My question to the minister and to the government is: Why are we not doing that on a broader scale before we engage in the serious matters of governance? Currently it means absolutely nothing to so many hundreds of natives who wonder where their next plate of food will come from, who live in hopelessness and helplessness, where the suicide rate of teens is unbelievable, where drug abuse and alcohol abuse is completely out of control, not to mention the medical drugs supplied by doctors who like to be called doctor X or doctor Y , because they can get these things and manage to get their hands on a few bucks.
With these third world conditions in health and housing there is no reason why the government should sit back and be proud of a document it is bringing forward that does not address the heart of the problems that exist across this country.
The government talks about consultations. It was invited to attend literally hundreds of meetings across the country organized by aboriginal grassroots people, such as Rita Galloway from Saskatchewan; Leona Freid from Manitoba; Laura Deedza from Alberta; Bill Burgess from British Columbia; Jean Allard from Manitoba; Jim Horseman from Alberta; Yolanda Redcalf from Alberta; Rene Metacat from Alberta; along with elders, such as Floyd Manyfingers from Alberta; Roy Littlechief who was accompanied by his son who was 20 years old at the time, Redman Littlechief; Greg Twoyoungmen; Ernie and Robert Bruno; Keith Chief Moon; Ed Olivirio; and the list goes on. They were all crying out to the government for help.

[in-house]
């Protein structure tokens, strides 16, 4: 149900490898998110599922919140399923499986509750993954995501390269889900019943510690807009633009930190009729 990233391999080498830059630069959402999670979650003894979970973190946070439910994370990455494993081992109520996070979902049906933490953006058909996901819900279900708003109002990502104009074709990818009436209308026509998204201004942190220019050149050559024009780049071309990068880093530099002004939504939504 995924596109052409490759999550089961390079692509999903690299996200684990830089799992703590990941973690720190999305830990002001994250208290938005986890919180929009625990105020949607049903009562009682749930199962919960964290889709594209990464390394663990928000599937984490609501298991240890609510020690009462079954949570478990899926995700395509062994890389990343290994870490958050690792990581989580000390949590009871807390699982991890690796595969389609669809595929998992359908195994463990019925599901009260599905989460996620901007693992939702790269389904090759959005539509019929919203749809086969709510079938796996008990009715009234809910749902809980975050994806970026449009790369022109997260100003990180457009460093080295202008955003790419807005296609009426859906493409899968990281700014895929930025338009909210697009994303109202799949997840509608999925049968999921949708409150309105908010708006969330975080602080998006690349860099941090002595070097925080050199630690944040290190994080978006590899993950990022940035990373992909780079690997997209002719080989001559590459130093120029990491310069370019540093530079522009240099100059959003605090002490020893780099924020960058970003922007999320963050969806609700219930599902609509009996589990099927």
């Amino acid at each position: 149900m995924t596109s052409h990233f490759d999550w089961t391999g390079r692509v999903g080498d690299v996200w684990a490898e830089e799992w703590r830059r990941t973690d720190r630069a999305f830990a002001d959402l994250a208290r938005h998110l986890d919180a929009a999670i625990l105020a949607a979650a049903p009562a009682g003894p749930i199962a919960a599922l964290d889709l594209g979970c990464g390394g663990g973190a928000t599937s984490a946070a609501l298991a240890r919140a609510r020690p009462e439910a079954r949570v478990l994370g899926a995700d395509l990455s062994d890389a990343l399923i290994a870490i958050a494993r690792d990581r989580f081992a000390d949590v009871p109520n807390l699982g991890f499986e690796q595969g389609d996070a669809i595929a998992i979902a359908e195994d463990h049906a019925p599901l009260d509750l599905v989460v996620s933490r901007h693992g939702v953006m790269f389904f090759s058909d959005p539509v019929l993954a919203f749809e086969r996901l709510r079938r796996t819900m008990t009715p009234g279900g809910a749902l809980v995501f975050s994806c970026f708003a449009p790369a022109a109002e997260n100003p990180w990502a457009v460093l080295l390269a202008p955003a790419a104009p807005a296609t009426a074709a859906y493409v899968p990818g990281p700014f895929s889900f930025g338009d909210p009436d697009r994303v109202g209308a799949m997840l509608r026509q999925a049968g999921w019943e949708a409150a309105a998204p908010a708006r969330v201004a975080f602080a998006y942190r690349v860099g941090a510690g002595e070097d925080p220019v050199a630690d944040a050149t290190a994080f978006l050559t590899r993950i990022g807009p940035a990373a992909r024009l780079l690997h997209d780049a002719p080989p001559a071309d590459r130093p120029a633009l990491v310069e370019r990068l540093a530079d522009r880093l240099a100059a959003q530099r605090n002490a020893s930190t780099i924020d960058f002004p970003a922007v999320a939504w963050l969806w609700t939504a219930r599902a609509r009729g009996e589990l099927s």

There were some specific things they wanted. They wanted to see some accountability, democracy and equality, not only for their women but for others. They wanted to see a caring government that would move in and help them with this deplorable situation that existed on the reserves. To date the only thing the government has come forward with is a change to the Indian Act which does not address the problems cited by every aboriginal native that I talked to on many of these reserves.
The minister knows of these people. I accompanied these people when they visited him. I do not understand why these things have not been addressed.
The New Democratic Party has indicated that we have been fearmongering by pointing out the conditions that exist. Instead of joining in and working toward alleviating these problems we play political games in this place. That is when we lose all control. We must stay away from politics. We must keep it about people and start deciding today what we will do to fix the problem.